NRAS mutant melanoma: Towards better therapies

Cancer Treat Rev. 2021 Sep:99:102238. doi: 10.1016/j.ctrv.2021.102238. Epub 2021 May 29.


Genetic alterations affecting RAS proteins are commonly found in human cancers. Roughly a fourth of melanoma patients carry activating NRAS mutations, rendering this malignancy particularly challenging to treat. Although the development of targeted as well as immunotherapies led to a substantial improvement in the overall survival of non-NRASmut melanoma patients (e.g. BRAFmut), patients with NRASmut melanomas have an overall poorer prognosis due to the high aggressiveness of RASmut tumors, lack of efficient targeted therapies or rapidly emerging resistance to existing treatments. Understanding how NRAS-driven melanomas develop therapy resistance by maintaining cell cycle progression and survival is crucial to develop more effective and specific treatments for this group of melanoma patients. In this review, we provide an updated summary of currently available therapeutic options for NRASmut melanoma patients with a focus on combined inhibition of MAPK signaling and CDK4/6-driven cell cycle progression and mechanisms of the inevitably developing resistance to these treatments. We conclude with an outlook on the most promising novel therapeutic approaches for melanoma patients with constitutively active NRAS. STATEMENT OF SIGNIFICANCE: An estimated 75000 patients are affected by NRASmut melanoma each year and these patients still have a shorter progression-free survival than BRAFmut melanomas. Both intrinsic and acquired resistance occur in NRAS-driven melanomas once treated with single or combined targeted therapies involving MAPK and CDK4/6 inhibitors and/or checkpoint inhibiting immunotherapy. Oncolytic viruses, mRNA-based vaccinations, as well as targeted triple-agent therapy are promising alternatives, which could soon contribute to improved progression-free survival of the NRASmut melanoma patient group.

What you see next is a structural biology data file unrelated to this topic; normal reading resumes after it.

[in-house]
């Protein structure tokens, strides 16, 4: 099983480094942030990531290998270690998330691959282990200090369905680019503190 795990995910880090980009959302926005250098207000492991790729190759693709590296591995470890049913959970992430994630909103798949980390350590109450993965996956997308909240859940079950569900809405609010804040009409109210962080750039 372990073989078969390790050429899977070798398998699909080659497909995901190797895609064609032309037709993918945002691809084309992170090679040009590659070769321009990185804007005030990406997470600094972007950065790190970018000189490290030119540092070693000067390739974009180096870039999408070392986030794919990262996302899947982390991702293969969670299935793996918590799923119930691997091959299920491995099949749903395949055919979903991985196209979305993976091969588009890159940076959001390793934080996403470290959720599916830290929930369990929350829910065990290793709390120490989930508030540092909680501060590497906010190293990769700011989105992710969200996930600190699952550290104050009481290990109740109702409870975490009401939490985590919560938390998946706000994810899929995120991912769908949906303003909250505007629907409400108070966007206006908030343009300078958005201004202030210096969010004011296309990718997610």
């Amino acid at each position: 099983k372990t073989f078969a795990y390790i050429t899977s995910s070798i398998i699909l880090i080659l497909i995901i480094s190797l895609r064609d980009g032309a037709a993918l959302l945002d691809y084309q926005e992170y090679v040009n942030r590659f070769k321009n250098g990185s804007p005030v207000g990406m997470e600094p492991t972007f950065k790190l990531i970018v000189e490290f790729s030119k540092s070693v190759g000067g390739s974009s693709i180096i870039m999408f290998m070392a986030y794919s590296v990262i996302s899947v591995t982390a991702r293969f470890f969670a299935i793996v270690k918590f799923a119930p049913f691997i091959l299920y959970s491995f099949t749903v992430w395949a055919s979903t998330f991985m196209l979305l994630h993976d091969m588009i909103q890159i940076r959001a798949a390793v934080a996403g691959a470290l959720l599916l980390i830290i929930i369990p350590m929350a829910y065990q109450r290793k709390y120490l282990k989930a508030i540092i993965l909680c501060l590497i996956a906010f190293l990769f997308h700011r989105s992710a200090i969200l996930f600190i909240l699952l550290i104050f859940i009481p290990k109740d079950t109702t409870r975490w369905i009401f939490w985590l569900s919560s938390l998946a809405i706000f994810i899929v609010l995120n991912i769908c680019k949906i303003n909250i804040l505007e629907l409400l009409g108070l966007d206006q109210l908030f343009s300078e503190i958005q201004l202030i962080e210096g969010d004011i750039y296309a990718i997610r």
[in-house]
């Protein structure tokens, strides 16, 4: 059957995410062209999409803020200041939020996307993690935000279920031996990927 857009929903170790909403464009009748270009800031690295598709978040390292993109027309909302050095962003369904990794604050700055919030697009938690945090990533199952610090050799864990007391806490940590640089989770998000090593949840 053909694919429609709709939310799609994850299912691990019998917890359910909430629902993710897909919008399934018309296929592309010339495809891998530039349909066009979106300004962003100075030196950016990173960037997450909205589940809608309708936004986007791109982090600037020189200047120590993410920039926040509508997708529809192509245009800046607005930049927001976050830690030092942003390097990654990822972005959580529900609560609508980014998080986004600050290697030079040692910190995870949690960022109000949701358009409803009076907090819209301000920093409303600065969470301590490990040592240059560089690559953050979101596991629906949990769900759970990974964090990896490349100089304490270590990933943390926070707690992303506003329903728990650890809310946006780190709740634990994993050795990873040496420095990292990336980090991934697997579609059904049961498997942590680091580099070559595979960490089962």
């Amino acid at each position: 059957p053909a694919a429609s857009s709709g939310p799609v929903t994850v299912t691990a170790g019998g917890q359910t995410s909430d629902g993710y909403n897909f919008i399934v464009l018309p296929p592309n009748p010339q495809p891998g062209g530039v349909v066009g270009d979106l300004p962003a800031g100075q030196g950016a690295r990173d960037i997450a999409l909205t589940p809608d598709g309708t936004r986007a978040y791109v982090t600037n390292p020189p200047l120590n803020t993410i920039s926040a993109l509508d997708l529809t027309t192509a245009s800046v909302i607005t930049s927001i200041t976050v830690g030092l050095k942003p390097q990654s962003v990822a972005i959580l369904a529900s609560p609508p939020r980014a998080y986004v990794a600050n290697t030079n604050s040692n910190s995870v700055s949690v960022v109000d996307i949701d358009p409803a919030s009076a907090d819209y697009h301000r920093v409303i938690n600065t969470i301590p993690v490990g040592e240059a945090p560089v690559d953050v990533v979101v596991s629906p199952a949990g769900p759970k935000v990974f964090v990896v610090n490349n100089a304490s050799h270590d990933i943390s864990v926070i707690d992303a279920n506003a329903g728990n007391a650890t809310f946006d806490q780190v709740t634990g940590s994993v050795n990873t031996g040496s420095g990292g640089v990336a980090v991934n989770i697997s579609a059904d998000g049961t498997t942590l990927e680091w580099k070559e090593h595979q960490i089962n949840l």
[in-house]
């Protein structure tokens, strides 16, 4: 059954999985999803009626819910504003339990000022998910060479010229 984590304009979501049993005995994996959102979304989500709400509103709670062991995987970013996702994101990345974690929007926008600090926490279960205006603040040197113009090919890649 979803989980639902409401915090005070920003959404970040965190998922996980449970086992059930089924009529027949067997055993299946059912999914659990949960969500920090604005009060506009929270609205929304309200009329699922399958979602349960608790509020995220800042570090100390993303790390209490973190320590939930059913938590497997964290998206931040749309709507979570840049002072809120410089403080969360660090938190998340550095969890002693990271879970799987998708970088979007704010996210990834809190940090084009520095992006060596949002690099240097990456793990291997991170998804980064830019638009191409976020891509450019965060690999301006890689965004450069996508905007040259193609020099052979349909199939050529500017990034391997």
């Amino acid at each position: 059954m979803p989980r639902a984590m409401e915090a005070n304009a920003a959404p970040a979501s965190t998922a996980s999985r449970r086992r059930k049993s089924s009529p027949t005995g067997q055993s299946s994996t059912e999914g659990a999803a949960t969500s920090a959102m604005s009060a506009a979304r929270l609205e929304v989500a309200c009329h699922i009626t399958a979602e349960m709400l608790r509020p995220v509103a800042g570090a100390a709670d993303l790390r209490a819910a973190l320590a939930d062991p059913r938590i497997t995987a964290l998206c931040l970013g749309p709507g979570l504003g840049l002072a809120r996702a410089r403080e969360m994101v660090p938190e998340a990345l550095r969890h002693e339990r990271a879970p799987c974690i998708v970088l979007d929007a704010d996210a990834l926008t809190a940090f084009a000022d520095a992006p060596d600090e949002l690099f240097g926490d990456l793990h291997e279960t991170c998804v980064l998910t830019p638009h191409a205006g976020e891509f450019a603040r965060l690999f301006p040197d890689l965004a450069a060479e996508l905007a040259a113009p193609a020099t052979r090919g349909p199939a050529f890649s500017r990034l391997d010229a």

Keywords: Cutaneous melanoma; MEKi/CDK4/6i dual therapy; NRAS mutation; New combination therapies; Resistance mechanisms.

Publication types

  • Review

MeSH terms

  • Antineoplastic Combined Chemotherapy Protocols / therapeutic use
  • Clinical Trials, Phase I as Topic
  • Clinical Trials, Phase II as Topic
  • Combined Modality Therapy
  • GTP Phosphohydrolases / genetics*
  • Humans
  • Melanoma / enzymology
  • Melanoma / genetics*
  • Melanoma / therapy*
  • Membrane Proteins / genetics*
  • Mutation
  • Protein Kinase Inhibitors / administration & dosage
  • Randomized Controlled Trials as Topic
  • Skin Neoplasms / enzymology
  • Skin Neoplasms / genetics*
  • Skin Neoplasms / therapy*


  • Membrane Proteins
  • Protein Kinase Inhibitors
  • GTP Phosphohydrolases
  • NRAS protein, human